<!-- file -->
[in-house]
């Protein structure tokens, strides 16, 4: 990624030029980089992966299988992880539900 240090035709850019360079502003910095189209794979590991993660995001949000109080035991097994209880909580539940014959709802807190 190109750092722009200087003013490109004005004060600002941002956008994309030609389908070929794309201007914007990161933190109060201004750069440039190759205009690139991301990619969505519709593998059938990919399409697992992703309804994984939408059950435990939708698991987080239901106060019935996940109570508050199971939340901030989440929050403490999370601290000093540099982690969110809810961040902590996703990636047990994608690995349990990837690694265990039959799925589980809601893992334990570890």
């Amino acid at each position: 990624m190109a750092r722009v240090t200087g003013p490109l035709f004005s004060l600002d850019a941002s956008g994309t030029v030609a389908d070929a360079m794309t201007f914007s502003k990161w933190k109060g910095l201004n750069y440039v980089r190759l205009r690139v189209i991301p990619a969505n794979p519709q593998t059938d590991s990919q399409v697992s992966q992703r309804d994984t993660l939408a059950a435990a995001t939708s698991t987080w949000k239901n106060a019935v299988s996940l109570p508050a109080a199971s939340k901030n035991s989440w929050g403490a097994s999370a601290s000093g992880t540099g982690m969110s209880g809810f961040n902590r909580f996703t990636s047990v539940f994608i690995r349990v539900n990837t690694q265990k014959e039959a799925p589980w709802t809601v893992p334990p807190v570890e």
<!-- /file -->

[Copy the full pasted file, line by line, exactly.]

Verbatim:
[in-house]
């Protein structure tokens, strides 16, 4: 990624030029980089992966299988992880539900 240090035709850019360079502003910095189209794979590991993660995001949000109080035991097994209880909580539940014959709802807190 190109750092722009200087003013490109004005004060600002941002956008994309030609389908070929794309201007914007990161933190109060201004750069440039190759205009690139991301990619969505519709593998059938990919399409697992992703309804994984939408059950435990939708698991987080239901106060019935996940109570508050199971939340901030989440929050403490999370601290000093540099982690969110809810961040902590996703990636047990994608690995349990990837690694265990039959799925589980809601893992334990570890």
């Amino acid at each position: 990624m190109a750092r722009v240090t200087g003013p490109l035709f004005s004060l600002d850019a941002s956008g994309t030029v030609a389908d070929a360079m794309t201007f914007s502003k990161w933190k109060g910095l201004n750069y440039v980089r190759l205009r690139v189209i991301p990619a969505n794979p519709q593998t059938d590991s990919q399409v697992s992966q992703r309804d994984t993660l939408a059950a435990a995001t939708s698991t987080w949000k239901n106060a019935v299988s996940l109570p508050a109080a199971s939340k901030n035991s989440w929050g403490a097994s999370a601290s000093g992880t540099g982690m969110s209880g809810f961040n902590r909580f996703t990636s047990v539940f994608i690995r349990v539900n990837t690694q265990k014959e039959a799925p589980w709802t809601v893992p334990p807190v570890e």